Between dropouts in K-12 and college, only 25% of kids are making it through to get any kind of academic degree. We aren’t even talking about the quality of the education received that would truly prepare them for life and to be internationally competitive for successful careers. The bottom line is that 75% of kids are not acquiring the skills needed to succeed and to sustain themselves. Imagine a reality 15 years from now-when these kids today become adults-that 75% of Americans won’t have the skills to pay for themselves.

We have a whole generation of kids who have never had anyone believe in them and their dreams–who are giving up. Worse yet, in many cases across all walks of life, the adults are telling kids to their face that they will never amount to anything.

I have a friend who lives in a decent neighborhood whose 6 year old daughter came from school one day and asked her, “mom, what does ‘succeed’ mean?” Mom replied, “Why do you ask honey?” The daughter replied, “because my teacher said it is what I will never be good at!”

Recently, I hosted a group to visit the Los Angeles School of Global Studies—a school in the middle of Los Angeles is helping disadvantaged kids succeed. At the end of the visit, we had a student panel that we could ask any question of the kids. One question was how they could compare their prior school to their amazing current school experience. Each student had come from 6 different schools. Each one had an identical story. In their prior school, they said they had teachers who didn’t care. Who would simply hand them worksheets and if they failed, the teacher would simply give them an “F” and not care whether the kid was learning or not.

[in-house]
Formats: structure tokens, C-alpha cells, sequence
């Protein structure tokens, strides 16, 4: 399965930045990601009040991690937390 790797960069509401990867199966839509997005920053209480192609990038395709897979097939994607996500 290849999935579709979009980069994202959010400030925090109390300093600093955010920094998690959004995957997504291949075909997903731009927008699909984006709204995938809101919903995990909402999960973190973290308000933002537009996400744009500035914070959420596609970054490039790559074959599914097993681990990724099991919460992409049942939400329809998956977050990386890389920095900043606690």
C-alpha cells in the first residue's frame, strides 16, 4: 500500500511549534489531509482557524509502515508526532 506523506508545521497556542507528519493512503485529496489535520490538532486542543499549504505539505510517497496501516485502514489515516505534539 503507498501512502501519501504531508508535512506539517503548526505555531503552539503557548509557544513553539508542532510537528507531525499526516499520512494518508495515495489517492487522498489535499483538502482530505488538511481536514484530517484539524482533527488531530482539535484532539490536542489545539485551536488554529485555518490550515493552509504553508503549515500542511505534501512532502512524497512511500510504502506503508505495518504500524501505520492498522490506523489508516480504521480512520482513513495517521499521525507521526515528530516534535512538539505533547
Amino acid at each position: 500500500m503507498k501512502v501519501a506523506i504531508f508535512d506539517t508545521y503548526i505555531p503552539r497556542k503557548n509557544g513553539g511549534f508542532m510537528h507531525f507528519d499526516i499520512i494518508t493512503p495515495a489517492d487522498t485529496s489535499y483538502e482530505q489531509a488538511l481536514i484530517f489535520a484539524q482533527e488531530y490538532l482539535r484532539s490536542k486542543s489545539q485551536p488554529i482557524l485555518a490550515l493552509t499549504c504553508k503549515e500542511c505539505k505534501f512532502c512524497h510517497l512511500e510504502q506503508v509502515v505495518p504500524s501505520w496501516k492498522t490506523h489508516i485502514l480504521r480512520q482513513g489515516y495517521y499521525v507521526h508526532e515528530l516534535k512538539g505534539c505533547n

We were inspired by another student who talked about his own experience about being in prison, and when he got out, he begged to come back to the Los Angeles School of Global Studies. He was a “tough” guy and some kids looked up to him. However, he told these kids, “Don’t look up to me. You don’t want my life. You are capable of so much more. ” In an unconventional way, this kid was being a mentor to his peers.

The big idea that hit me out of these stories is that the most important thing you can do for a kid is to “care” and that anyone can be a mentor. You don’t have to have a bunch of expertise or have a chock full of advice. What matters most is that you deeply care about your mentee’s success and put their interest and well-being first and take every opportunity to talk to a kid about their dreams and that they can succeed.

The Right to Succeed Foundation is collaborating with Over My Shoulder Foundation around the cause of using mentorship to help kids succeed and not lose hope. Mentorship is not a job title or position, it is a way of being—a connector between a child and their dreams and aspirations. It is being that one adult or peer in a kid’s life that believes in them, their dreams, and their right to succeed. Seek out opportunities to be there for a kid—it may be the only chance you will get. You can change and save a kids life!

Written by Ted Fujimoto

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